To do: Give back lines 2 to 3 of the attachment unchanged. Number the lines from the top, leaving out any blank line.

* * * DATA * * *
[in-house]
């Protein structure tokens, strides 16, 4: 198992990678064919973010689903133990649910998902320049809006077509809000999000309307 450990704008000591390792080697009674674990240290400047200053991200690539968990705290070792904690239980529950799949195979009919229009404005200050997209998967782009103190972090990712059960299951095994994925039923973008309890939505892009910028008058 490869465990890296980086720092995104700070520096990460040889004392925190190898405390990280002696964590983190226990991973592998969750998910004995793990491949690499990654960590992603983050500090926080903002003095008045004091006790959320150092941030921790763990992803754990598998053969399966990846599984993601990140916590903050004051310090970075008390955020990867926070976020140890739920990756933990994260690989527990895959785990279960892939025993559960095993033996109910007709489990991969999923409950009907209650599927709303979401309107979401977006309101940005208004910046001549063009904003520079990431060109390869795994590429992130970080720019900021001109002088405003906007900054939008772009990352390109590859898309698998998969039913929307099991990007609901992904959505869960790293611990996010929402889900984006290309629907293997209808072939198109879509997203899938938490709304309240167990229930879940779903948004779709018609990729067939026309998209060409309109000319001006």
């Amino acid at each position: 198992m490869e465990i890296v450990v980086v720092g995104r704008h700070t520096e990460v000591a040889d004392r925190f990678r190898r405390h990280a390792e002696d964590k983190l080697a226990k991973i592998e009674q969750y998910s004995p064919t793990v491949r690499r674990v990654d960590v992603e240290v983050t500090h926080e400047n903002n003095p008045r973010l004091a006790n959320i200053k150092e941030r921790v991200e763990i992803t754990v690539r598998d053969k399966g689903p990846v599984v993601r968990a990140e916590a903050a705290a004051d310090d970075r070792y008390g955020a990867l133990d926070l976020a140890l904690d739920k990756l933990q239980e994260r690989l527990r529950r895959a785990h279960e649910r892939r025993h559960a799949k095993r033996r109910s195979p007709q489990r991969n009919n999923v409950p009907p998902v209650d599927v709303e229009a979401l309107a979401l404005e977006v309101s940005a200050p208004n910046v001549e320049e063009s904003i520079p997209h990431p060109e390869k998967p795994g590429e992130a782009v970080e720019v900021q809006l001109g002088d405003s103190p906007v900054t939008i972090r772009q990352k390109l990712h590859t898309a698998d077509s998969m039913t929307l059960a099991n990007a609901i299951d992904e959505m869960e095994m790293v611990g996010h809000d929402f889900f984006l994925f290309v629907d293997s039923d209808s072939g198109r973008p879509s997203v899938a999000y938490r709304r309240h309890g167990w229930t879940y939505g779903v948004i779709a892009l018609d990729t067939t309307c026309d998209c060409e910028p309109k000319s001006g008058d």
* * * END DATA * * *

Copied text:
């Protein structure tokens, strides 16, 4: 198992990678064919973010689903133990649910998902320049809006077509809000999000309307 450990704008000591390792080697009674674990240290400047200053991200690539968990705290070792904690239980529950799949195979009919229009404005200050997209998967782009103190972090990712059960299951095994994925039923973008309890939505892009910028008058 490869465990890296980086720092995104700070520096990460040889004392925190190898405390990280002696964590983190226990991973592998969750998910004995793990491949690499990654960590992603983050500090926080903002003095008045004091006790959320150092941030921790763990992803754990598998053969399966990846599984993601990140916590903050004051310090970075008390955020990867926070976020140890739920990756933990994260690989527990895959785990279960892939025993559960095993033996109910007709489990991969999923409950009907209650599927709303979401309107979401977006309101940005208004910046001549063009904003520079990431060109390869795994590429992130970080720019900021001109002088405003906007900054939008772009990352390109590859898309698998998969039913929307099991990007609901992904959505869960790293611990996010929402889900984006290309629907293997209808072939198109879509997203899938938490709304309240167990229930879940779903948004779709018609990729067939026309998209060409309109000319001006």
């Amino acid at each position: 198992m490869e465990i890296v450990v980086v720092g995104r704008h700070t520096e990460v000591a040889d004392r925190f990678r190898r405390h990280a390792e002696d964590k983190l080697a226990k991973i592998e009674q969750y998910s004995p064919t793990v491949r690499r674990v990654d960590v992603e240290v983050t500090h926080e400047n903002n003095p008045r973010l004091a006790n959320i200053k150092e941030r921790v991200e763990i992803t754990v690539r598998d053969k399966g689903p990846v599984v993601r968990a990140e916590a903050a705290a004051d310090d970075r070792y008390g955020a990867l133990d926070l976020a140890l904690d739920k990756l933990q239980e994260r690989l527990r529950r895959a785990h279960e649910r892939r025993h559960a799949k095993r033996r109910s195979p007709q489990r991969n009919n999923v409950p009907p998902v209650d599927v709303e229009a979401l309107a979401l404005e977006v309101s940005a200050p208004n910046v001549e320049e063009s904003i520079p997209h990431p060109e390869k998967p795994g590429e992130a782009v970080e720019v900021q809006l001109g002088d405003s103190p906007v900054t939008i972090r772009q990352k390109l990712h590859t898309a698998d077509s998969m039913t929307l059960a099991n990007a609901i299951d992904e959505m869960e095994m790293v611990g996010h809000d929402f889900f984006l994925f290309v629907d293997s039923d209808s072939g198109r973008p879509s997203v899938a999000y938490r709304r309240h309890g167990w229930t879940y939505g779903v948004i779709a892009l018609d990729t067939t309307c026309d998209c060409e910028p309109k000319s001006g008058d």